The metadata collected is incapable of revealing whether the phone subscriber targeted is
involved in terrorism. Contrast this with the ability of government to get a warrant to actually
listen to the content of a suspect’s communications. A warrantless search of the database could
only cause an analyst to speculate based on a person’s Muslim-sounding name or the like.
Under a reasonableness or special needs analysis, investigating a person’s contacts, who will
overwhelmingly be innocuous and innocent, would be slower and more time-consuming than
simply getting a warrant to wire-tap and listening in directly on legitimate suspects of terrorism.
Furthermore, this occurs in a context. Congress enacted FISA after the so-called “Church
Committee” uncovered that for decades the U.S. Government “had illegally infringed the Fourth
Amendment rights of American citizens” in “warrantless domestic intelligence-gathering
activities.” S. Rep. No. 95-604 at 7; Mem. Op. at 9. The Government actions which the U.S.
Congress found to be illegal under the U.S. Constitution were not disclosed voluntarily, but by
overcoming attempts to conceal them. Similarly, then Director of National Intelligence Admiral
James Clapper was asked by Sen. Ron Wyden at a Senate Intelligence Committee hearing in
March, 2013, whether or not the Executive Branch was engaging in the instant practice. ABC
News, James Clapper Apologizes to Congress for ‘Clearly Erroneous’ Testimony, July 2,
Under oath, Clapper definitively denied it. Id. Then a government contractor at Booz
Allen Hamilton disclosed classified information revealing these activities by the U.S.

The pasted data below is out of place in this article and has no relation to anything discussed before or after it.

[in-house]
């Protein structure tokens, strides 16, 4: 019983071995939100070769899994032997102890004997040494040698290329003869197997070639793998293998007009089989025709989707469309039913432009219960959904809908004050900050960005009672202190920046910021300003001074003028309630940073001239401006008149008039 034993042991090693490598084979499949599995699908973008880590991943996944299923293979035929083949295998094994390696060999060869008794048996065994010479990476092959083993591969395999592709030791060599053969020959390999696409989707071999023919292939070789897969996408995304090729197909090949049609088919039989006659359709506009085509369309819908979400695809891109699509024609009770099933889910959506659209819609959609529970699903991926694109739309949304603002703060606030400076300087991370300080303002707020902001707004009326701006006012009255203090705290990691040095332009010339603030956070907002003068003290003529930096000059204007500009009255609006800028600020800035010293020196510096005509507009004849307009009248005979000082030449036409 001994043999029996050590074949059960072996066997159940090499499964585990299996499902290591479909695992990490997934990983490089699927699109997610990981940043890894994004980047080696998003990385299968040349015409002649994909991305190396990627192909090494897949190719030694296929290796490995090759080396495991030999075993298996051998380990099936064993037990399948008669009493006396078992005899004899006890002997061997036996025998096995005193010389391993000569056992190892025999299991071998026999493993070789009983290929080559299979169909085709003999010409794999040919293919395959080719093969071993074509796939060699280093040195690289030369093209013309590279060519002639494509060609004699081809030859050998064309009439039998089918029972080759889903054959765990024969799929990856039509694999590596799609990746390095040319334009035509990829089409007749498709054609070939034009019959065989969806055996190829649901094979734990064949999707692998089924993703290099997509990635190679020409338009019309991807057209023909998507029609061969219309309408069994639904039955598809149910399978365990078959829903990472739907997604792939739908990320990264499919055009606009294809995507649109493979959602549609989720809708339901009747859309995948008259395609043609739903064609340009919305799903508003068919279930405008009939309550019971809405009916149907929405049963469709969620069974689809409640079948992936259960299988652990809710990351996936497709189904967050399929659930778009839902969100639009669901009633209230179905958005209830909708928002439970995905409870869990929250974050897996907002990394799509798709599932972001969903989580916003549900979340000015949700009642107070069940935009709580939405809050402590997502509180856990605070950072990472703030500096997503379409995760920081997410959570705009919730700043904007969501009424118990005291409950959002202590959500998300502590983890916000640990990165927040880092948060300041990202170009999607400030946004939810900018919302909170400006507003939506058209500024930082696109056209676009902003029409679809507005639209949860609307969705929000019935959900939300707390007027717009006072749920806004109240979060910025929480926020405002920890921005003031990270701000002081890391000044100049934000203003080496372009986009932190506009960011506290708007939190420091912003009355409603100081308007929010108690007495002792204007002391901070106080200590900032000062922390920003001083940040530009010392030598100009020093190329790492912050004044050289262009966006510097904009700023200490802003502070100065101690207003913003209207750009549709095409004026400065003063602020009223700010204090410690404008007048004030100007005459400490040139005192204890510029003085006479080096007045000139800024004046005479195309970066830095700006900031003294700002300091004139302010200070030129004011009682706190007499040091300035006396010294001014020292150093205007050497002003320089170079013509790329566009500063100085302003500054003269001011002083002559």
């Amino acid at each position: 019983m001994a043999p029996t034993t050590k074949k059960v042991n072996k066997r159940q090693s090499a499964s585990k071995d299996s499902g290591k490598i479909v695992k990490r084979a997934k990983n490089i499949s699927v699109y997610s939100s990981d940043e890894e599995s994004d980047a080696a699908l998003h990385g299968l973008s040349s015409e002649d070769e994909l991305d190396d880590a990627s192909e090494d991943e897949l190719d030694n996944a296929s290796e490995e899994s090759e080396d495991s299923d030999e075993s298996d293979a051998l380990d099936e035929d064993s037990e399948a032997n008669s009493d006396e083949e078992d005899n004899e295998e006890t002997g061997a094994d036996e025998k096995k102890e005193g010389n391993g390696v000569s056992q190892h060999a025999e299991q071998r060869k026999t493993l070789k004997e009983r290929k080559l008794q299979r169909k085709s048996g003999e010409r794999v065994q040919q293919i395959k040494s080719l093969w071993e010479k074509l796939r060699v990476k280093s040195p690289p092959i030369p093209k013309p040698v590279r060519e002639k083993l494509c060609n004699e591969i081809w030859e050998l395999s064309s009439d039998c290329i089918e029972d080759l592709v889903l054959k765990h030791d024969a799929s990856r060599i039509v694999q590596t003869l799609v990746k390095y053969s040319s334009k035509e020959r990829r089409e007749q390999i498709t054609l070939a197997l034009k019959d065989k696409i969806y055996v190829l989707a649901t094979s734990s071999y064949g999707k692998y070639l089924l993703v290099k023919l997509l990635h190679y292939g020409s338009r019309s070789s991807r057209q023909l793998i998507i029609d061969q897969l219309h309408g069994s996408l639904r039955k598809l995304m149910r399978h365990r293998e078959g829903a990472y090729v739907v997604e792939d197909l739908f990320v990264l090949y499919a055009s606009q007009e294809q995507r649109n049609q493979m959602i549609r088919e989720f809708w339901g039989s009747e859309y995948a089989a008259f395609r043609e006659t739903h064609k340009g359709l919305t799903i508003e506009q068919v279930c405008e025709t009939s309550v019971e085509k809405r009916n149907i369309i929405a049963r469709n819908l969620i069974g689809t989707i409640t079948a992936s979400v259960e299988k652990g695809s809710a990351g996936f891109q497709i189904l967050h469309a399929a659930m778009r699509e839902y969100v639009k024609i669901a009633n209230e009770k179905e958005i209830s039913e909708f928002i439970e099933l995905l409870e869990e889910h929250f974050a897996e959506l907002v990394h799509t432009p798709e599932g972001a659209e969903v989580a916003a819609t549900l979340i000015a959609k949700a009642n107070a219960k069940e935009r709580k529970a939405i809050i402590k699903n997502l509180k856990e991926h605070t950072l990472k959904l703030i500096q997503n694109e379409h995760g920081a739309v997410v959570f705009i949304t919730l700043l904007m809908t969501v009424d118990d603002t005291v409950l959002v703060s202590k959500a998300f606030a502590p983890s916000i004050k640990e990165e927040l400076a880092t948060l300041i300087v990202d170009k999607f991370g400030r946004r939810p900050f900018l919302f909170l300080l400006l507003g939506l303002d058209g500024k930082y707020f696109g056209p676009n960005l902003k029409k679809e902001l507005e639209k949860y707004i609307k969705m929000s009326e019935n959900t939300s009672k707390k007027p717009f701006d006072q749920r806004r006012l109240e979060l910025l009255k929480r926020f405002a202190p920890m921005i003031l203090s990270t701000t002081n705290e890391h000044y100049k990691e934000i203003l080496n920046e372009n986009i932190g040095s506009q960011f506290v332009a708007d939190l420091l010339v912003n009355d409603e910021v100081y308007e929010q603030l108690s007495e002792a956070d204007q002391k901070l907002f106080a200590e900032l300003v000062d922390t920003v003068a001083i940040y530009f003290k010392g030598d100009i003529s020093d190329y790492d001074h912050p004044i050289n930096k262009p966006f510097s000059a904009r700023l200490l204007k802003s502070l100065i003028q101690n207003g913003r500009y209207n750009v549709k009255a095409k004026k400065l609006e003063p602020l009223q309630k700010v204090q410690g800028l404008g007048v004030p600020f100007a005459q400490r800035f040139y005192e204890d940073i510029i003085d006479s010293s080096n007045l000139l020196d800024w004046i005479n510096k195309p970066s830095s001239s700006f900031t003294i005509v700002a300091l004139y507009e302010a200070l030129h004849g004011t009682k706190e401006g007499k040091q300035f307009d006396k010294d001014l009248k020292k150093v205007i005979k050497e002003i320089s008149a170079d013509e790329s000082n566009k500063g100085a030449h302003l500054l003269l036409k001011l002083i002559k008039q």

Government. Mem. Op. at 6. The Government has not changed its policy of actively concealing
its surveillance, but is seeking to extradite and prosecute Snowden. This pattern of deception
weakens the weight that the Government’s assertions should be given now.
GOVERNMENT’S MODIFICATIONS TO PROGRAM
Defendants argue that two changes to the challenged metadata collection
program ordered by President Barack Obama cure or mitigate the violation of the Fourth
Amendment. Plaintiffs disagree.
First, this Court found that the violation occurs differently than conceived of by
the Defendants, such that the two changes ordered by Obama do not reduce the violation.
This Court ruled that every time the database is used, every person’s information is subecte
to a search under Fourth Amendment analysis.
Second, the Plaintiffs argue and the Court ruled that the violations occur when
the metatdata is collected, not merely when an analyst runs a search of it. Thus, the two
modifications do not address the constitutional problem.
Third, the Government’s voluntary modification of the program in the face of
public outcry and national, indeed international, scrutiny does not protect the Plaintiffs or
others from the Government resuming the prior practice when public attention fades.
The Supreme Court has stated “[i]t is well settled that “‘a defendant’s voluntary
cessation of a challenged practice does not deprive a federal court of its power to
determine the legality of the practice” for “if it did, the courts would be compelled to leave
‘[t]he defendant . . . free to return to his old ways.’” Friends of the Earth v. Laidlaw Envt’l
Services, Inc., 528 U.S. 167, 189 (2000) (quoting City of Mesquite v. Aladdin’s Castle, Inc., 455
U.S. 283, 289 (1982)); see United States v. W.T. Grant Co., 345 U.S. 629, 632 (1953).
Precisely because the voluntary cessation of allegedly wrongful activity can be undone by
an equally voluntary decision to resume the conduct, courts have consistently held that